Chicago Symphony, out of the pandemic gate, shines with the season’s first guest conductor
Review: Chicago Symphony Orchestra conducted by Nikolaj Szeps-Znaider; John Sharp, cello. Repeats at 8 p.m. Oct. 16, 3 p.m. Oct. 17 at Orchestra Hall.
By Lawrence B. Johnson
It was almost startling, like cold water in the face. For the first time this season, which is to say for the first time since the pandemic shut down the Chicago Symphony Orchestra those endless months ago, the band was playing – four weeks into its revival season – under a conductor other than music director Riccardo Muti. I was actually conscious of making the mental adjustment. Muti is a galvanizing presence, and his reopening three weeks had seen the CSO make an instant leap back to its wonted virtuosic form.
Now here was a fresh face on the podium: the Danish violinist-turned-conductor Nikolaj Szeps-Znaider. But by the end of this 85-minute concert sans intermission, I would gladly have returned to hear the program centerpiece, Schumann’s Symphony No. 2 in C major, a second time.
Szeps-Znaider, 46, made his CSO debut in 2000, back in the Daniel Barenboim era, as a violinist (at the time still known simply as Nikolaj Znaider) playing the Sibelius concerto with the orchestra’s then-music director on the podium. He last appeared three years ago wielding both bow and baton to perform the Beethoven concerto. I’ve never understood why musicians insist on doing such double duty, this dog-and-pony show of playing and conducting concertos “from the violin” or “from the keyboard.” It’s invariably problematic in terms of interpretive precision and nuance, and indeed I still remember that Beethoven for what it was not. (More’s coming in the season’s second half when pianist Mitsuko Uchida plays and conducts two Mozart concertos with the touring Mahler Chamber Orchestra. She’s done her Mozart spiel several times with the CSO, ever reminding one of the collaborative importance of a wholly focused conductor.)
Here, we got Szeps-Znaider with his head fully engaged in Schumann’s exuberant Second Symphony. Indeed, he conducted the work with the music entirely in his head, without a score. His mastery showed in a thousand details – from the music’s sunny tunes and infectious, energizing rhythms to an uncommon subtlety, luminosity and eloquence in his layering of woodwind voices. The brilliant, boisterous scherzo gave way to a languid Adagio where Szeps-Znaider’s artfully shaped fugato section clearly pointed back to the model of Beethoven’s grand fugue in the Adagio of the “Eroica” Symphony. An almost steely clarity marked every measure of the performance, and yet the conductor never lost sign of the music’s essential humanity, its vitality and warmth.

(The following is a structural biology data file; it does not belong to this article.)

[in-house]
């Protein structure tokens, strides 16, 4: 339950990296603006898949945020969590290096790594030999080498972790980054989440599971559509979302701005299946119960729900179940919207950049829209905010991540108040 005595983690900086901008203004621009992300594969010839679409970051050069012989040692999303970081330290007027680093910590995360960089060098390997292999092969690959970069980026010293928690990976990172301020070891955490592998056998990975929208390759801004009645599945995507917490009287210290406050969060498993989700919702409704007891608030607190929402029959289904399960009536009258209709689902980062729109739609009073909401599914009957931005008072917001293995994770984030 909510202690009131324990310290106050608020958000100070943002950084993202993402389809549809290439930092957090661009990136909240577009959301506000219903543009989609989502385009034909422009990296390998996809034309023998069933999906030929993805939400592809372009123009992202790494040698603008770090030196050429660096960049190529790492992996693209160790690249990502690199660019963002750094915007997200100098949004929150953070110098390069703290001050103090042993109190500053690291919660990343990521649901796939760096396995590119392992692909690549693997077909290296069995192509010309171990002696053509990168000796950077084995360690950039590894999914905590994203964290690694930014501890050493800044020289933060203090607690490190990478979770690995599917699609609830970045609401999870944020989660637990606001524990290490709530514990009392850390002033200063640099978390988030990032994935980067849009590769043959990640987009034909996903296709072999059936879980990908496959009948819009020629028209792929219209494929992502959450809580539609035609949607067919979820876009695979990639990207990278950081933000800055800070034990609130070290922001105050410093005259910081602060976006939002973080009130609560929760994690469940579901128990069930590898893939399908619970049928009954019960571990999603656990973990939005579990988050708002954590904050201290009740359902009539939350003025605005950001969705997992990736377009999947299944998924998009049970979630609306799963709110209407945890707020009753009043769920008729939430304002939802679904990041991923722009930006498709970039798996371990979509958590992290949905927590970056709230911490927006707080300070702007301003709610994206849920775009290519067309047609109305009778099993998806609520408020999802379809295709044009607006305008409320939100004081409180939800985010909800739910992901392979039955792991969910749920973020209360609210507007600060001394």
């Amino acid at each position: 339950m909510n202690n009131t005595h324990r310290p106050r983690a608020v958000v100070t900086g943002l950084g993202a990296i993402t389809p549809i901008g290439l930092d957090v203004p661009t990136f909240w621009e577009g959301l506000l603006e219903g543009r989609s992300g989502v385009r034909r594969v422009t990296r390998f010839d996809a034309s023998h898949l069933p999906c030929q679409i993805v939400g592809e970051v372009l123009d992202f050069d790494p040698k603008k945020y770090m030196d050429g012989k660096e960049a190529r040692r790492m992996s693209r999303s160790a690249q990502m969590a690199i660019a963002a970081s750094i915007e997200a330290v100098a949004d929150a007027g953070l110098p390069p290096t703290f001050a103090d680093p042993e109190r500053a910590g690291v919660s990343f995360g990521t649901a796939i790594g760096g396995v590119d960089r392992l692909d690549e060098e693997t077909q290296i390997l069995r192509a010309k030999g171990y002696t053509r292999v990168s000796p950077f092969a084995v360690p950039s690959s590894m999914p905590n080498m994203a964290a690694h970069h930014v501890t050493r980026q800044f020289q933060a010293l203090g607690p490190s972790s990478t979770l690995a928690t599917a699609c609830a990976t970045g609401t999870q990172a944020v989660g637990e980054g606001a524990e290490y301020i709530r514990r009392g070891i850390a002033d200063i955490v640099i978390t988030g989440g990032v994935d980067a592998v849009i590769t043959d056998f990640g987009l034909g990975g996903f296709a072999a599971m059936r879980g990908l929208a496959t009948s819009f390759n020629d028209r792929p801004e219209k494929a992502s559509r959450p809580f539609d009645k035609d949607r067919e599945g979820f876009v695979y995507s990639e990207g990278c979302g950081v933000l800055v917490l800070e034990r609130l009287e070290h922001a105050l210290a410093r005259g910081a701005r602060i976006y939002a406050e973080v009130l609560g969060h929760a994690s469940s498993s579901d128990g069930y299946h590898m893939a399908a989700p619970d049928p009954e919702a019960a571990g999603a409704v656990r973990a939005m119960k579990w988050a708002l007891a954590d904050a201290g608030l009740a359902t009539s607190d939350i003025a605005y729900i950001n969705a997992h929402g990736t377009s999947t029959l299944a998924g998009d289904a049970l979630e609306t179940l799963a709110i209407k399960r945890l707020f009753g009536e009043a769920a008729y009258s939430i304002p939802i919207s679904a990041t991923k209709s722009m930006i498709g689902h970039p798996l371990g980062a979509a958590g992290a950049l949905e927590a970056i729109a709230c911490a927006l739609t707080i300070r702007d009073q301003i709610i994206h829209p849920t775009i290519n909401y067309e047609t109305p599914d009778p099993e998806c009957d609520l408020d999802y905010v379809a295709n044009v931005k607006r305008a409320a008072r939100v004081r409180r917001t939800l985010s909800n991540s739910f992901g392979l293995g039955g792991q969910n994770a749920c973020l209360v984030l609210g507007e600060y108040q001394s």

The Chicago Symphony responded with an edge-of-seat performance, alert and crisp and at the same time altogether radiant. Schumann’s four symphonies sometimes come under technical scrutiny, as inspired essays that don’t always stand up to, well, proper German analysis. Szeps-Znaider’s free-spirited, headlong and committed account of the Second – and an orchestra performance that belied the pandemic’s great interval – seemed to banish those caveats. In its elegant contours and glorious colors, in its irrepressible spirit, this was a roundly convincing traversal of the Second Symphony.
The concert also showcased one of the Chicago Symphony’s own when principal cellist John Sharp stepped forward as soloist in Saint-Saëns’ evergreen Cello Concerto No. 1 in A minor. The impression on this night was very much en famille, a beloved concerto transfigured as chamber music among longtime colleagues. Intimacy stamped Sharp’s caressing turn, with the orchestra’s collective expression scaled to fit. Szeps-Znaider proved to be a sensitive collaborator, but this was one time when old friends might have gone on their soulful way with no need of a guiding stick. Sharp’s playing exuded a well-measured blend of finesse and charm, and his teammates were right there with him.
Szeps-Znaide opened his program with a fetching rarity, “La nuit et l’amour,” a poetic purple patch for orchestra by the late 19th-century Irish-French composer Augusta Holmès. A protegee of César Franck, Holmès, as a woman, was not allowed to study composition at any French conservatory, but it’s easy to see how she might have been taken under so great a wing. Her orchestral evocation of “night and love” is assured, original and gorgeous. Who knew? The answer today is that almost no one has any consciousness of Augusta Holmès, who like other women composers of past generations struggled in vain against the tide of gender bias. Happlly, we appear to be at the onset of a historic correction.
Just ahead are two weeks of CSO programs with conductors standing in for the orgiinally scheduled guest, Michael Tilson Thomas, who has been sidelined by surgery to remove a brain tumor. In his place Oct. 21-23 will be James Conlon leading Shostakovich’s Chamber Symphony, Op. 110a, Schubert’s Symphony No. 3 and Prokfiev’s Piano Concerfto No. 1 with soloist Alexander Gavrylyuk. The following week, Oct. 28-30, Manfred Honeck conducts Schubert’s Symphony No. 8 in B minor (“Unfinished”), Prokofiev’s Piano Concerto No. 3 with soloist Denis Matsuev and “Coincident Dances” by CSO resident composer Jessie Montgomery.